An Update on Transcatheter Tricuspid Valve Therapies
A review of the current state of transcatheter tricuspid valve therapies and where they are headed next.
The tricuspid valve has traditionally been considered the “forgotten” valve and is often neglected by clinicians. However, the incidence of tricuspid regurgitation (TR) associated with left valvular disease is significant, ranging from 8% to 35% of cases.1 Despite the association of increased mortality with significant TR, this valvular disease remains underrecognized and relatively untreated. The high in-hospital mortality and recurrence rate with current surgical replacement or repair techniques is well recognized. For this reason, significant TR is undertreated, opening the door to the development of new transcatheter therapies.2 This article provides an update of the current transcatheter therapies developed in the past few years.
PERCUTANEOUS TRICUSPID VALVE DEVICES
The current transcatheter devices for the treatment of TR are shown in Figure 1, and the results of the main studies are reported in Table 1.3-8 A number of transcatheter technologies are at different stages of development and clinical use. A glimpse of current practice can be obtained from the Transcatheter Tricuspid Valve Therapies registry, which collected data on 135 patients treated with new percutaneous tricuspid valve technologies, showing a 65% rate of procedural success and a 30-day mortality of 3.7%.9
Percutaneous annuloplasty systems address the annular dilation that is the main pathophysiologic mechanism of TR. The annular-based devices require sufficient annular tissue for anchoring, have a small risk of right coronary artery injury, and do not preclude possible further interventions on the leaflet. However, these technologies may be less effective in patients with excessive leaflet tethering. To ensure sustained long-term results, complete annuloplasty should theoretically be preferred. The current annuloplasty and annular reshaping systems include those discussed here.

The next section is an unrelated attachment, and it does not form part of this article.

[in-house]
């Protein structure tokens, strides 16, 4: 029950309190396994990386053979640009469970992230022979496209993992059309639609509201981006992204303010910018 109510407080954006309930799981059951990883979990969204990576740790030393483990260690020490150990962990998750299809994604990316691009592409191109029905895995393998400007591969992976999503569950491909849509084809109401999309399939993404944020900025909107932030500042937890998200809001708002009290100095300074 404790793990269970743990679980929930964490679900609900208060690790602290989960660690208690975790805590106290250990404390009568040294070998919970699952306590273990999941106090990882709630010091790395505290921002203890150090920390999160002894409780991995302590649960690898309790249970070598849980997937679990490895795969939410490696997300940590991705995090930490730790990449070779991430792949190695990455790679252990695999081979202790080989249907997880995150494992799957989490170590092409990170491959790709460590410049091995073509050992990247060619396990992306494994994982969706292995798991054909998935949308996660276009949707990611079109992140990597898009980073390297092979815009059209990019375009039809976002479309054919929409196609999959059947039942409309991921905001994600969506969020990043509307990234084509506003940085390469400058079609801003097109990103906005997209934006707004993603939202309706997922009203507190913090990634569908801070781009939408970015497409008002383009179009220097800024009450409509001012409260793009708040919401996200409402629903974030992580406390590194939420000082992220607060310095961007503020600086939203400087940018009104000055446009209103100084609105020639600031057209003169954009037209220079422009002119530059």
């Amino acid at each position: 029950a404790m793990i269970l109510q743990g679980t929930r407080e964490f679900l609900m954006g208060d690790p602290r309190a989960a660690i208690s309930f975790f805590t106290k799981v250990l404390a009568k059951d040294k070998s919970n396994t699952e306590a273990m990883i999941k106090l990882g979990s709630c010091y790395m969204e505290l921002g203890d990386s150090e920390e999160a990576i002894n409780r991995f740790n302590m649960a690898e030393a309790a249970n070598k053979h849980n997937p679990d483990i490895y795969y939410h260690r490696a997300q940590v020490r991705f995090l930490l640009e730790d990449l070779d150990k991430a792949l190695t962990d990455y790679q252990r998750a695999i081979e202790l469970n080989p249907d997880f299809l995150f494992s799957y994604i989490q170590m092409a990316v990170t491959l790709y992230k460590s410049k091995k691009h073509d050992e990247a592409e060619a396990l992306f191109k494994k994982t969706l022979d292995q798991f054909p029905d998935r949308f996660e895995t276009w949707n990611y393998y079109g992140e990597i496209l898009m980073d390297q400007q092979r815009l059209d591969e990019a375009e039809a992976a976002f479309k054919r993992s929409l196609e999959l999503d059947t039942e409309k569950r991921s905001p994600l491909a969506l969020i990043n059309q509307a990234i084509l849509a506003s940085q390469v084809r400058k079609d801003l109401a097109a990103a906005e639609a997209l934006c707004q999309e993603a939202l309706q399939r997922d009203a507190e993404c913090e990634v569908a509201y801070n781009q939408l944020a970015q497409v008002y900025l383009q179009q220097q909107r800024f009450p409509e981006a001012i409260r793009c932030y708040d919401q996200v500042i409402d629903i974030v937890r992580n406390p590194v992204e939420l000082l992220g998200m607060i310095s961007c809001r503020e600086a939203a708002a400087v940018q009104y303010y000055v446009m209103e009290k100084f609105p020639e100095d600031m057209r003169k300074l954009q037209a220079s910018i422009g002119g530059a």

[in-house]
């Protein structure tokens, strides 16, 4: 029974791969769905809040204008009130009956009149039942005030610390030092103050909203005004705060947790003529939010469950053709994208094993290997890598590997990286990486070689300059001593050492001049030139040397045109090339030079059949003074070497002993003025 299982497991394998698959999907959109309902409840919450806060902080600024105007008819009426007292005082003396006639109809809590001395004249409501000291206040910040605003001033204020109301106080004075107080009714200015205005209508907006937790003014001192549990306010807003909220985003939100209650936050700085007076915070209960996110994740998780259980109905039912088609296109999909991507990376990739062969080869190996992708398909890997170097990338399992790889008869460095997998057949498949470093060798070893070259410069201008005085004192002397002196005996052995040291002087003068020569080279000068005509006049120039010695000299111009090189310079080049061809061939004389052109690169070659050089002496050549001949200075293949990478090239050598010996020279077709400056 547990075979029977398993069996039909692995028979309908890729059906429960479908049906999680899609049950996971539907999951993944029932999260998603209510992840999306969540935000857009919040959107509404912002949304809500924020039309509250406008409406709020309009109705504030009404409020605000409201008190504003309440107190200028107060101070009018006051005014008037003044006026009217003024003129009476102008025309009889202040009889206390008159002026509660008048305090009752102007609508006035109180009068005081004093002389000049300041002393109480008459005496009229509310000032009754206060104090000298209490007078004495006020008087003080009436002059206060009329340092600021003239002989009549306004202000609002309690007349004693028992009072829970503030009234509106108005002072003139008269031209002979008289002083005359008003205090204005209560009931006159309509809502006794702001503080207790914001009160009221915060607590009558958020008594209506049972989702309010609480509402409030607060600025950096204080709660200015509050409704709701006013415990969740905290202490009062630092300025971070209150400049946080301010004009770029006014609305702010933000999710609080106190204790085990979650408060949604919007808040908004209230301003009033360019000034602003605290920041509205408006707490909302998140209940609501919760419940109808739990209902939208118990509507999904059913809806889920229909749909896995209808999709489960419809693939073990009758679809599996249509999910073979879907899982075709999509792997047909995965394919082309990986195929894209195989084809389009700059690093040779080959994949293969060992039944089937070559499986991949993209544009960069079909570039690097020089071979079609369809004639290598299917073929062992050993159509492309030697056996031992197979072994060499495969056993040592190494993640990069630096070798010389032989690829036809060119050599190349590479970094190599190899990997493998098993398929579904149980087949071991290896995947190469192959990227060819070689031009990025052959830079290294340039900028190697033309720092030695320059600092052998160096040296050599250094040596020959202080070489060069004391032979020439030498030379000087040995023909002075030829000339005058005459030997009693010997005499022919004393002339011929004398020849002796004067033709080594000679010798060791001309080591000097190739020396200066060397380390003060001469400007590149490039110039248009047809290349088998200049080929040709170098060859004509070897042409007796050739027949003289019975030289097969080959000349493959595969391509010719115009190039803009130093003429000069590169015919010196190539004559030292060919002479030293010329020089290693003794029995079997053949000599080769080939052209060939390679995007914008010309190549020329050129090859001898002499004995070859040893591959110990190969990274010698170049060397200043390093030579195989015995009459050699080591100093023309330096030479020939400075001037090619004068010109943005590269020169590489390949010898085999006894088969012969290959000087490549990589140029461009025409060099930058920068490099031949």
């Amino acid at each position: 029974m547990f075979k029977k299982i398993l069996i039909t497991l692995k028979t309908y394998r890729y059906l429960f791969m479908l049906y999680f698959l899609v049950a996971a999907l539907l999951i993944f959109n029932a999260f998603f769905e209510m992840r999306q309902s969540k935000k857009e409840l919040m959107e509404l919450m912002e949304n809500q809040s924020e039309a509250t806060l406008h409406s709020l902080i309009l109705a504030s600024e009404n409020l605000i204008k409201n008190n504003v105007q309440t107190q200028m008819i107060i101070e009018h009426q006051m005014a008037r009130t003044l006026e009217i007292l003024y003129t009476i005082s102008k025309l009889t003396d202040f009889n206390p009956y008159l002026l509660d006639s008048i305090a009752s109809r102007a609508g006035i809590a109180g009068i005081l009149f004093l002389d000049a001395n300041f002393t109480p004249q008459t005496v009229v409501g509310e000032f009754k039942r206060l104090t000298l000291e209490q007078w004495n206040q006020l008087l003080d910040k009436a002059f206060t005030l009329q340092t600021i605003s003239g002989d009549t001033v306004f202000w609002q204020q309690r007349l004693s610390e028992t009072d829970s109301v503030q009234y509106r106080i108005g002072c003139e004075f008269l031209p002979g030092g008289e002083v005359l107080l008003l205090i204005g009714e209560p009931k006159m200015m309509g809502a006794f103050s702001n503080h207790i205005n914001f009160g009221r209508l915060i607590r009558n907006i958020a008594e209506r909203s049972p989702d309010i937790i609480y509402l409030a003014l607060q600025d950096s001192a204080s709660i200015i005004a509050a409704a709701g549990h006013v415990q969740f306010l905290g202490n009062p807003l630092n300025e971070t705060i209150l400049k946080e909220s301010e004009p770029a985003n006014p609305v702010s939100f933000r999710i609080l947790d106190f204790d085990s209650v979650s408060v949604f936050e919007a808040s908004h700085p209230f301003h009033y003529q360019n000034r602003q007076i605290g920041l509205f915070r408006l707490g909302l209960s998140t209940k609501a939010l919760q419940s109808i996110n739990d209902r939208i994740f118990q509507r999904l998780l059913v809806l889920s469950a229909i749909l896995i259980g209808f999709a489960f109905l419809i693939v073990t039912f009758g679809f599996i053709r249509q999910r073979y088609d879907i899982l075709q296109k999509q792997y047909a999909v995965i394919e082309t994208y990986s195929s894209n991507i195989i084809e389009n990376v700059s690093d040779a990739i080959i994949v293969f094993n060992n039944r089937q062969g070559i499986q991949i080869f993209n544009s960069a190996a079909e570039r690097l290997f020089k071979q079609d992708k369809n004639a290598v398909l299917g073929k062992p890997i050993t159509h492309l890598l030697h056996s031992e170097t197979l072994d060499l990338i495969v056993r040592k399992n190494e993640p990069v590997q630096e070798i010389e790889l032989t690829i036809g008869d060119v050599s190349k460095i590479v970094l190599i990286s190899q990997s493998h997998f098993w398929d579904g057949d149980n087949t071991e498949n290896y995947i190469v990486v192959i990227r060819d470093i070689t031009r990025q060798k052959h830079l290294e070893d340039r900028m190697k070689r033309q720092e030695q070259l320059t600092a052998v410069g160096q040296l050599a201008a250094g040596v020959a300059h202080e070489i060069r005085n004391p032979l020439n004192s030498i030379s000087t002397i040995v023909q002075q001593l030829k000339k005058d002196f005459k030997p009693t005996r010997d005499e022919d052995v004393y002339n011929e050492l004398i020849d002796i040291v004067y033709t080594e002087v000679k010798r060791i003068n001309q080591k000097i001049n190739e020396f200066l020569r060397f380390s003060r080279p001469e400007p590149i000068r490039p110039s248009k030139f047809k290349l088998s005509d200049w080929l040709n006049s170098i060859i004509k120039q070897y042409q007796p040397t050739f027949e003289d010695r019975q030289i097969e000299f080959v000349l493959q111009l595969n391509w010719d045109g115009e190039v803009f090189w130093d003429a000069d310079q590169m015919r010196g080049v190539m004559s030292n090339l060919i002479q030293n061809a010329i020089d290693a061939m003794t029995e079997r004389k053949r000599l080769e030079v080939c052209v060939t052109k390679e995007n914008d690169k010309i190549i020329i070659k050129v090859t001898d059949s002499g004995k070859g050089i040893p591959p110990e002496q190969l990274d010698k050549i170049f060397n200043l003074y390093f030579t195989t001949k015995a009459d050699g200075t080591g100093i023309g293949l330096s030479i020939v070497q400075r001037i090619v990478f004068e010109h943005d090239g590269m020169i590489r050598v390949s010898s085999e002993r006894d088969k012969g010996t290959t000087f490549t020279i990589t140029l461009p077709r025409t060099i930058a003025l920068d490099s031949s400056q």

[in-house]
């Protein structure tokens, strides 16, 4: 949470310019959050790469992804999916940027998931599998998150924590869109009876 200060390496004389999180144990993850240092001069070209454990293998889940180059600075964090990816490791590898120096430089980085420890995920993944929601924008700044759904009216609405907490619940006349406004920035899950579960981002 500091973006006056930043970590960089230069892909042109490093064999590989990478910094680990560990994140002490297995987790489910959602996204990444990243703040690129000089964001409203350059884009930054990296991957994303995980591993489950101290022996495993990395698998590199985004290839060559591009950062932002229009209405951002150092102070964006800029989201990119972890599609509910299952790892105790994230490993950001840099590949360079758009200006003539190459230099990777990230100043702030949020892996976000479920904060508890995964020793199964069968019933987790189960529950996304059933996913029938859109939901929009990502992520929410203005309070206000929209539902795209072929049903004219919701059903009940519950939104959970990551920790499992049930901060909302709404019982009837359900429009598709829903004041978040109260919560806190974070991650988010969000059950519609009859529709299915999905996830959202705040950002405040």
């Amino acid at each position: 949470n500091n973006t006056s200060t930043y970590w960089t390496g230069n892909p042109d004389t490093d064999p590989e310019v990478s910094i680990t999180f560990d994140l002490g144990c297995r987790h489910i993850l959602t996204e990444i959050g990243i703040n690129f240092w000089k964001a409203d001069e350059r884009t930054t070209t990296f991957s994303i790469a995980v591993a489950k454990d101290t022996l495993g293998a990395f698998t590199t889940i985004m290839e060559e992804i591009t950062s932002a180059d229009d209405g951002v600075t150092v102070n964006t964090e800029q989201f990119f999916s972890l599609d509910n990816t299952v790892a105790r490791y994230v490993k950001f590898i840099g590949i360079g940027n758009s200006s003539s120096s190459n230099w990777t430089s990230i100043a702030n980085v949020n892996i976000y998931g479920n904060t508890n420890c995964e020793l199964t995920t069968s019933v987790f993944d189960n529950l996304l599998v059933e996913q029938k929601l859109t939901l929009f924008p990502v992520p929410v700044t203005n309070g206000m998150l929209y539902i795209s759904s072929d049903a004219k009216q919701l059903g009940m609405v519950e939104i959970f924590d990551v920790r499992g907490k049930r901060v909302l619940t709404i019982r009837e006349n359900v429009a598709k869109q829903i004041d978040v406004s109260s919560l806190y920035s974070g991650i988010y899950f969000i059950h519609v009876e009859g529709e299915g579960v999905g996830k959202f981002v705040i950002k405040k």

The TriCinch system (4Tech Cardio Ltd.) was designed to reduce functional TR (FTR) by decreasing the septolateral distance, thus mimicking the Kay procedure by cinching at the anteroposterior commissure and preserving native anatomy. The first-generation TriCinch device was previously described.10 Data from the PREVENT trial show a successful procedure in 18 (85%) patients with a significant acute reduction of TR obtained in 94% of the patients. However, due to the high complication rate (two procedures were aborted for hemopericardium and a late anchor detachment was reported in four cases without any serious adverse event), a second-generation device has been developed. The current device adopts a nitinol coil anchor that is deployed in the pericardial space at the level of the anteroposterior commissure and has a sealing device to prevent hemopericardium. After successful preclinical testing in 65 acute and chronic animals, the first-in-human case with the second-generation TriCinch device was performed without procedural complications, and 30-day improvement in TR severity and quality of life were reported.11
Cardioband Annuloplasty System
The Cardioband system (Edwards Lifesciences) is a direct surgical-like annuloplasty device inserted through a 24-F delivery system via the femoral vein. The flexible implant is delivered through a steerable catheter and attached to the annulus using multiple anchors from the level of the anteroseptal commissure to the mid-part of the septal leaflet. Once the Cardioband has been fully implanted on the annulus, contraction of the band is applied to reduce annular diameters and TR. The European CE Mark TRI-REPAIR study enrolled 40 patients with FTR and an annular diameter > 40 mm. Procedural success was achieved in all patients with a 17% average reduction in septolateral diameter. Significant TR and annular reduction postcinching were maintained at 6-month follow-up.3 In May 2018, the Cardioband received CE Mark approval for the treatment of FTR.
The Trialign system (Mitralign) is a percutaneous tricuspid valve annuloplasty system designed to mimic the Kay surgical procedure. The system consists of an articulating 8-F wire catheter inserted through the jugular vein, a pledget catheter, and a plication lock device. Two pledgets are fixed at the anteroposterior and posteroseptal commissures and then sutured together using the dedicated plication lock device, thus plicating the posterior leaflet.12